About a year ago, we published a post about the correlation between concussions in sports participants (mostly football players,) and the degenerative disease C.T.E. (chronic traumatic encephalopathy,) highlighting the work done by Dr. Bennett Omalu and how it was helping us better understand the disease. In it, we mentioned that though C.T.E. was currently only diagnosable after the player’s death, current studies were working with PET-CT machines to discover a way to diagnose it long before the patient dies. Now, the need for diagnosis before death is even more urgent; and so is the need for players to consider if these hard contact sports are worth the possibility of a debilitating disease.
The NYTimes just published a piece on Dr. Ann McKee, a neuropathologist who has examined the brains of 202 deceased football players. 111 of these players were in the NFL, and a whopping 110 were found to have C.T.E. Literally only one NFL players deceased brain was found to contain no traces of the disease, which is incredibly troubling. The symptoms of C.T.E. – memory loss, confusion, depression, and dementia, can arise many years after the concussions have ended. In addition to the 111 brains examined from the NFL, brains from the Canadian Football League, semi-professional players, college players, and high school players were also examined. All in all, out of 202 brains studied, 87 percent were found to have C.T.E. As suspected, the high school players brains showed mild cases of C.T.E., while the longer a player continued football the more severe the cases became. Even the mildest of the C.T.E. cases showed cognitive, mood, and behavioral symptoms.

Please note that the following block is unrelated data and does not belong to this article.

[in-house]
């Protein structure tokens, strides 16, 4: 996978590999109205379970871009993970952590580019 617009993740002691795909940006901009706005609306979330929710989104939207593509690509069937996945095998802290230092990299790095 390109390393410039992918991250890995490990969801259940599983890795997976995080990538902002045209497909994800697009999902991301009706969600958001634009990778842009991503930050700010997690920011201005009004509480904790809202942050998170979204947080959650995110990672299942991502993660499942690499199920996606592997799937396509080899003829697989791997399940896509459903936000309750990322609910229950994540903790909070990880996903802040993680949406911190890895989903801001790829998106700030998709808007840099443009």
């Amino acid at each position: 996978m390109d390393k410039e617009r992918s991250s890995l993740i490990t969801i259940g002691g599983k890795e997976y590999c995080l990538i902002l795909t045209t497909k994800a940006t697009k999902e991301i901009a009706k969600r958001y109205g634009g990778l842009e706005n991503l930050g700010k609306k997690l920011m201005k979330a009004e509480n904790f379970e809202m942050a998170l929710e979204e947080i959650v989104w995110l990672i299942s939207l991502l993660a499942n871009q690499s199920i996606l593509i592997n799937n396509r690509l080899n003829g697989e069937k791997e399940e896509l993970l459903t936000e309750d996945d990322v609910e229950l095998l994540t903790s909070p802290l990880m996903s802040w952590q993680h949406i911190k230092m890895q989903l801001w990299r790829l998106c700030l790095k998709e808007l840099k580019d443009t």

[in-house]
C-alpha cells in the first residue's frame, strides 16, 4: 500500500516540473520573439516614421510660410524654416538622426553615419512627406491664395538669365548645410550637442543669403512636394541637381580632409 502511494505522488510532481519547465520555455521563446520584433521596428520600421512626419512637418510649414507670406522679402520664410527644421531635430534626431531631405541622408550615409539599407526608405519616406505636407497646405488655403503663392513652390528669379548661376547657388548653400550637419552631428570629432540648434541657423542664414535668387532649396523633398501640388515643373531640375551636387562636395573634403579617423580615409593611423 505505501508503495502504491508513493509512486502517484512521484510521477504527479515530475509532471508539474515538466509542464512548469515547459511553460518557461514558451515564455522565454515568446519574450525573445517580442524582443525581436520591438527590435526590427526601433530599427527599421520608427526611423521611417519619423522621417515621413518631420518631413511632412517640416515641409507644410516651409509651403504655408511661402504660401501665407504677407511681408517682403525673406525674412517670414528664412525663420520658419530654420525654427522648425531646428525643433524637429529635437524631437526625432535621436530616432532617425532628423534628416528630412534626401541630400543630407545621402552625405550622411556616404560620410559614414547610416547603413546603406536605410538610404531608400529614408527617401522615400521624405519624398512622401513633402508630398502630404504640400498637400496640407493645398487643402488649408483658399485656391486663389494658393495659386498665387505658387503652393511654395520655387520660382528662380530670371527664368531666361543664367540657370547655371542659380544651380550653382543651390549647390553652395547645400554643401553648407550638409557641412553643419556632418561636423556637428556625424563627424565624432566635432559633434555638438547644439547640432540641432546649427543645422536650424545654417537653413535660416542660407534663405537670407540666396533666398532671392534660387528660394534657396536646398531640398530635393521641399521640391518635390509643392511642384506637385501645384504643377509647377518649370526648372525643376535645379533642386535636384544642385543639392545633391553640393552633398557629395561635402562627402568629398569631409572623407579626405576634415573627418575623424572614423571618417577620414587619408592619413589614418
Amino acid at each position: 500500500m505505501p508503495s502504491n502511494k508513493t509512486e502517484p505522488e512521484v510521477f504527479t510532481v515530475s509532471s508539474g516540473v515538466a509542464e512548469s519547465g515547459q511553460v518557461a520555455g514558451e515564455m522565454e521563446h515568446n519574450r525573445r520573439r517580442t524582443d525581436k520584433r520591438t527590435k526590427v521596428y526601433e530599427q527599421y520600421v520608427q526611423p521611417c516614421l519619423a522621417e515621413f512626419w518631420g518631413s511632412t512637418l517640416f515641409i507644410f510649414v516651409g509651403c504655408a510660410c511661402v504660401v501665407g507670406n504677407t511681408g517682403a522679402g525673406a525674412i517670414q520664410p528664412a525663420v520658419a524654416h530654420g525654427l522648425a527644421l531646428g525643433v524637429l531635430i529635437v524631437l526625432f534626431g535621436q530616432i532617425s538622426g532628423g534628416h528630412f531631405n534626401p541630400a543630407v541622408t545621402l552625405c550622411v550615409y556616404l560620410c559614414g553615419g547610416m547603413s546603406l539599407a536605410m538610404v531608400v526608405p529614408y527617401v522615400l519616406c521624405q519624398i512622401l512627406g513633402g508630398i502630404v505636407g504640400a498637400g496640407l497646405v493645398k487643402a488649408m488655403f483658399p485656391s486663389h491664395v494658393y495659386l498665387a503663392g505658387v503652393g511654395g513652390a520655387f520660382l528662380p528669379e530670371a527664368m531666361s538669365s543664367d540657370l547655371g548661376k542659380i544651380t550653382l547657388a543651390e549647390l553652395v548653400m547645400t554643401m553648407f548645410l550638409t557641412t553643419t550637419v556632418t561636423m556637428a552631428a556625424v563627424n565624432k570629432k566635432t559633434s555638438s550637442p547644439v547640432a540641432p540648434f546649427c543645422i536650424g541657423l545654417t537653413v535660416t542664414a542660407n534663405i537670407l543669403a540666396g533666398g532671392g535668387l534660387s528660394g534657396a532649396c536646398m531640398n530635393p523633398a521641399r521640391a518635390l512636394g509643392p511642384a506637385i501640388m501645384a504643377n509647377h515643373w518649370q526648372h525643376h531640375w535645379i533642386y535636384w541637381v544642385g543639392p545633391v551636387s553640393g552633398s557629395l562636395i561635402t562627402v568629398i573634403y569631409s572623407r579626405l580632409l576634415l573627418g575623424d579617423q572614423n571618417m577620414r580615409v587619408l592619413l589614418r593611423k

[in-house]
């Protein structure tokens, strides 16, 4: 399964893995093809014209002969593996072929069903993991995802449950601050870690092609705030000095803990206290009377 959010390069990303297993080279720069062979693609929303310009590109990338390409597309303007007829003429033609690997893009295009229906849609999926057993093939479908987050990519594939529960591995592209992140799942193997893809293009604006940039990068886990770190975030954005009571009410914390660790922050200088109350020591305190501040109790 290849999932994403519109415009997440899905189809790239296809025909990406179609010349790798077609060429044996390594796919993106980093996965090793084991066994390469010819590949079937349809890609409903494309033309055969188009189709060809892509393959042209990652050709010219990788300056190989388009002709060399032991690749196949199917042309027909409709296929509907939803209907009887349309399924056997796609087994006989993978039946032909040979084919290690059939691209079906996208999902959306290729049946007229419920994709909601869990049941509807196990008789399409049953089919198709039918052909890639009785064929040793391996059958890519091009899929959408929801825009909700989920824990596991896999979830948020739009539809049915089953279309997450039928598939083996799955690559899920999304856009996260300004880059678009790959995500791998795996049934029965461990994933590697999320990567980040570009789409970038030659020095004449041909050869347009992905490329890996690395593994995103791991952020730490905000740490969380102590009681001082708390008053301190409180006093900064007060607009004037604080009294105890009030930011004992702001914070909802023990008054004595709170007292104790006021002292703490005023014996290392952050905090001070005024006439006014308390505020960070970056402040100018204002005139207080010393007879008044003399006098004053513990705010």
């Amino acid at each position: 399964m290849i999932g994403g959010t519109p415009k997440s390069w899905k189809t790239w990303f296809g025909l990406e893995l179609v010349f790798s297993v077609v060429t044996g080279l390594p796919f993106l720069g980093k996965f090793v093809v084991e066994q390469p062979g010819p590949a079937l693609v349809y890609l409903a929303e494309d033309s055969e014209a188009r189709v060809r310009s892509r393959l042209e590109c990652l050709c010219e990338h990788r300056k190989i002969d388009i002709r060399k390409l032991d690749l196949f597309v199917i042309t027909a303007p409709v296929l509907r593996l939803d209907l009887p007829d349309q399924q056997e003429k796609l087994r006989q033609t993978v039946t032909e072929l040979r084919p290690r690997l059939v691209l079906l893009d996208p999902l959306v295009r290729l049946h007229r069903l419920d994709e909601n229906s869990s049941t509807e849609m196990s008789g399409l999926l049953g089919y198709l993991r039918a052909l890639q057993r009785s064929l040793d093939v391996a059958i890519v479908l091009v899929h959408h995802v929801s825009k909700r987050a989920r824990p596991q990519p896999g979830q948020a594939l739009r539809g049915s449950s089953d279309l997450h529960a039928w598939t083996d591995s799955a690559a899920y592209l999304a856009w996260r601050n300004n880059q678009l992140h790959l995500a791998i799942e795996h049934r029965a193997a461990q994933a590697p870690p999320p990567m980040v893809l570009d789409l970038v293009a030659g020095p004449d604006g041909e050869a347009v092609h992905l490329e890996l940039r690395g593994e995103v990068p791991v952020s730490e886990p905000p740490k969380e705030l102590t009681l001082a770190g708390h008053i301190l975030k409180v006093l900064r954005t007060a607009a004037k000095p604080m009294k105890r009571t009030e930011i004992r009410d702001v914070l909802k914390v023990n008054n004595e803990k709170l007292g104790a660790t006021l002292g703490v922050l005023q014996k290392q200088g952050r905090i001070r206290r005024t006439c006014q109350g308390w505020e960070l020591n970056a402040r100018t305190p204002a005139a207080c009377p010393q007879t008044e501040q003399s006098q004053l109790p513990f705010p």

The N.F.L brains themselves range in age from 23 to 89; and though they held every position on the field (quarterbacks, running backs, linebackers, place-kicker and punter,) it was found that the title which held the most C.T.E. sufferers was linemen, with 44 brains diagnosed with C.T.E. This may be because linemen not only knock heads on most plays, but suffer from concussions as well as seemingly benign, non-violent blows to the head. These blows, in addition to the concussions – probably cause C.T.E together, according to many brain researchers. To put it in perspective, one college offensive lineman sustained a whopping 62 blows to the head within a single game. Each blow came with an average force on the player’s head equivalent to driving his car into a brick wall at 30 mph.
Quarterbacks, on the other hand, made up less of the affected brains, with only 7. This is because quarterbacks are provided more protection than other players, though these protection rules have only recently been established.
There were 13 linebacker brains with C.T.E. found during the study, and Dr. McKee mentioned that linebackers who play for 10 years could sustain over 15,000 of these sub-concussive hits that lead to C.T.E. One player, Junior Seau, whose brain was not included in the study, was 43 when he killed himself with a gunshot to his chest in 2012. And although suicide is a common theme among sufferers of C.T.E., Dr. McKee says that no correlation between suicide and C.T.E has been firmly established.